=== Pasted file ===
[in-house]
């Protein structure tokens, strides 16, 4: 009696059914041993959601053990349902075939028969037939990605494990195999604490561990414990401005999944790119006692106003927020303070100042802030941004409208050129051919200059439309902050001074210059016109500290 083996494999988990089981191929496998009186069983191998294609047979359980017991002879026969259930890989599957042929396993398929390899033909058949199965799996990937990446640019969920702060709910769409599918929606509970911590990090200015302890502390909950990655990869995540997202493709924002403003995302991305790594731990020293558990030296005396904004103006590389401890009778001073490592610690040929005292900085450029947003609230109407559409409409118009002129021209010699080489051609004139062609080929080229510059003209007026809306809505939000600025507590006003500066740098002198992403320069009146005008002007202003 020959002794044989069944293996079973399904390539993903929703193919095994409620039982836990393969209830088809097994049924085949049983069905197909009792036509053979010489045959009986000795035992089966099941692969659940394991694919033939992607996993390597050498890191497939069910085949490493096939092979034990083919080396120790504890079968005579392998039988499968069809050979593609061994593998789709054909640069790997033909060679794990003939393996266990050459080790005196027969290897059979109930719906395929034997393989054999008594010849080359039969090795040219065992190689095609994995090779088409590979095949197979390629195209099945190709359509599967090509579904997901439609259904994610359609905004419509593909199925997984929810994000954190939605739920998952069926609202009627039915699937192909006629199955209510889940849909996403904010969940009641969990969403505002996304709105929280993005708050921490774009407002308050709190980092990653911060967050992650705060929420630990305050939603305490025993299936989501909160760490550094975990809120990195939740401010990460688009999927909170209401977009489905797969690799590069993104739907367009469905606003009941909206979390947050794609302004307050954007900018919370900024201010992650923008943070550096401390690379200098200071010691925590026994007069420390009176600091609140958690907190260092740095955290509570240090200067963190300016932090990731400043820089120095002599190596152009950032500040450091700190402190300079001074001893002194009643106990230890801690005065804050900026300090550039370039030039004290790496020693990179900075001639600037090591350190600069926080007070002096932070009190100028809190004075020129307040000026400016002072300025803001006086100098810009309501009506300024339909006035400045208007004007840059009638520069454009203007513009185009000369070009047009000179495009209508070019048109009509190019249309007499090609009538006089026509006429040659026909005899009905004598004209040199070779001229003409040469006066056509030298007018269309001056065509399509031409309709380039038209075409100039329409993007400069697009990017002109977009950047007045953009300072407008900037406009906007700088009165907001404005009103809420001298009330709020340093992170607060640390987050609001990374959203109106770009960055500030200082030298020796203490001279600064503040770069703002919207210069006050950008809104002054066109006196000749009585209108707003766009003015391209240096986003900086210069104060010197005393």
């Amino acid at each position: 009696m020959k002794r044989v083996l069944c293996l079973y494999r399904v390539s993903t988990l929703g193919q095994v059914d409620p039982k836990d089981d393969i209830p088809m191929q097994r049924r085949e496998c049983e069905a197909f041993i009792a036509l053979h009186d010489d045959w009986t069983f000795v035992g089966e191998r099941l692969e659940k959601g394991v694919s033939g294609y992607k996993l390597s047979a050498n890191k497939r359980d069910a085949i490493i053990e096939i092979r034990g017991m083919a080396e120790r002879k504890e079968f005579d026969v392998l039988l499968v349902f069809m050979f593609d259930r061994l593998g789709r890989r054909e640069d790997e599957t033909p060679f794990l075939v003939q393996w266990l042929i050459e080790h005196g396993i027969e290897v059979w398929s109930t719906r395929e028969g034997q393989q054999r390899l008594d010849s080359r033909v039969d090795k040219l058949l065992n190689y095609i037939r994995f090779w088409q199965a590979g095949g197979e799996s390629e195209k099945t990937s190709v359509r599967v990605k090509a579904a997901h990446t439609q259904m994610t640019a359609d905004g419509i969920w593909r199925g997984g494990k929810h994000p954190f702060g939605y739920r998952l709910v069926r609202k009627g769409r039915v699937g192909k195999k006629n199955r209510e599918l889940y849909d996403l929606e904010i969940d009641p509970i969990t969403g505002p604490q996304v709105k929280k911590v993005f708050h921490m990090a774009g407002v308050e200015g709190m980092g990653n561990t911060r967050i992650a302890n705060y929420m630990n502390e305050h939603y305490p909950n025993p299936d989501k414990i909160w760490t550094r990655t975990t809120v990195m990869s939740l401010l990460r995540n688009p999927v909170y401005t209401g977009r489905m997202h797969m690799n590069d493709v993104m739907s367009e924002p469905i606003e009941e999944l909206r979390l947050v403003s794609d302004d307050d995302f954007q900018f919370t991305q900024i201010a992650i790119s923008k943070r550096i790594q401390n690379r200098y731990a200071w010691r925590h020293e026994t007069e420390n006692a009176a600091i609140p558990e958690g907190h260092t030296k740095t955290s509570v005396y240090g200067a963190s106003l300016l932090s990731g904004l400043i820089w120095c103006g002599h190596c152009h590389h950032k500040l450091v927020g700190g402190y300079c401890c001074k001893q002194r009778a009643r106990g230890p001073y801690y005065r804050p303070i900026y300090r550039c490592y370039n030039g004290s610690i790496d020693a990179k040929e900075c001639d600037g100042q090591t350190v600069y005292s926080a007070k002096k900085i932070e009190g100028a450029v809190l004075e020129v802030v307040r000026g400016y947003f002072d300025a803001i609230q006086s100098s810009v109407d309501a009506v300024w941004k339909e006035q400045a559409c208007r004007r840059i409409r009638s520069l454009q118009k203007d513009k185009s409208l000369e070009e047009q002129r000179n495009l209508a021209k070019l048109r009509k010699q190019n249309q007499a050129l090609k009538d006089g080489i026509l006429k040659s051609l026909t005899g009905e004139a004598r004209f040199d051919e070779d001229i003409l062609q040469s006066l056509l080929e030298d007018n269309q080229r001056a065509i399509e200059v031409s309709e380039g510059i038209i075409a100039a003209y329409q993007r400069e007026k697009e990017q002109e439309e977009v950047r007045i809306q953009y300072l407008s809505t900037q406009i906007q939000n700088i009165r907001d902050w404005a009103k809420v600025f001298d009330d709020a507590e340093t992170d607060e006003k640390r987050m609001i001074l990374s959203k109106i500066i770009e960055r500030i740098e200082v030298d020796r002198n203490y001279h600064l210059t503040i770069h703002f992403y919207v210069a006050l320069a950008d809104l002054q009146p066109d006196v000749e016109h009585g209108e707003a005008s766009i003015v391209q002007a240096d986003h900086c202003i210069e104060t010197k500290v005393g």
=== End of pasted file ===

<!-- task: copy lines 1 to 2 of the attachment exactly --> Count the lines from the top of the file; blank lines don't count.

[in-house]
């Protein structure tokens, strides 16, 4: 009696059914041993959601053990349902075939028969037939990605494990195999604490561990414990401005999944790119006692106003927020303070100042802030941004409208050129051919200059439309902050001074210059016109500290 083996494999988990089981191929496998009186069983191998294609047979359980017991002879026969259930890989599957042929396993398929390899033909058949199965799996990937990446640019969920702060709910769409599918929606509970911590990090200015302890502390909950990655990869995540997202493709924002403003995302991305790594731990020293558990030296005396904004103006590389401890009778001073490592610690040929005292900085450029947003609230109407559409409409118009002129021209010699080489051609004139062609080929080229510059003209007026809306809505939000600025507590006003500066740098002198992403320069009146005008002007202003 020959002794044989069944293996079973399904390539993903929703193919095994409620039982836990393969209830088809097994049924085949049983069905197909009792036509053979010489045959009986000795035992089966099941692969659940394991694919033939992607996993390597050498890191497939069910085949490493096939092979034990083919080396120790504890079968005579392998039988499968069809050979593609061994593998789709054909640069790997033909060679794990003939393996266990050459080790005196027969290897059979109930719906395929034997393989054999008594010849080359039969090795040219065992190689095609994995090779088409590979095949197979390629195209099945190709359509599967090509579904997901439609259904994610359609905004419509593909199925997984929810994000954190939605739920998952069926609202009627039915699937192909006629199955209510889940849909996403904010969940009641969990969403505002996304709105929280993005708050921490774009407002308050709190980092990653911060967050992650705060929420630990305050939603305490025993299936989501909160760490550094975990809120990195939740401010990460688009999927909170209401977009489905797969690799590069993104739907367009469905606003009941909206979390947050794609302004307050954007900018919370900024201010992650923008943070550096401390690379200098200071010691925590026994007069420390009176600091609140958690907190260092740095955290509570240090200067963190300016932090990731400043820089120095002599190596152009950032500040450091700190402190300079001074001893002194009643106990230890801690005065804050900026300090550039370039030039004290790496020693990179900075001639600037090591350190600069926080007070002096932070009190100028809190004075020129307040000026400016002072300025803001006086100098810009309501009506300024339909006035400045208007004007840059009638520069454009203007513009185009000369070009047009000179495009209508070019048109009509190019249309007499090609009538006089026509006429040659026909005899009905004598004209040199070779001229003409040469006066056509030298007018269309001056065509399509031409309709380039038209075409100039329409993007400069697009990017002109977009950047007045953009300072407008900037406009906007700088009165907001404005009103809420001298009330709020340093992170607060640390987050609001990374959203109106770009960055500030200082030298020796203490001279600064503040770069703002919207210069006050950008809104002054066109006196000749009585209108707003766009003015391209240096986003900086210069104060010197005393």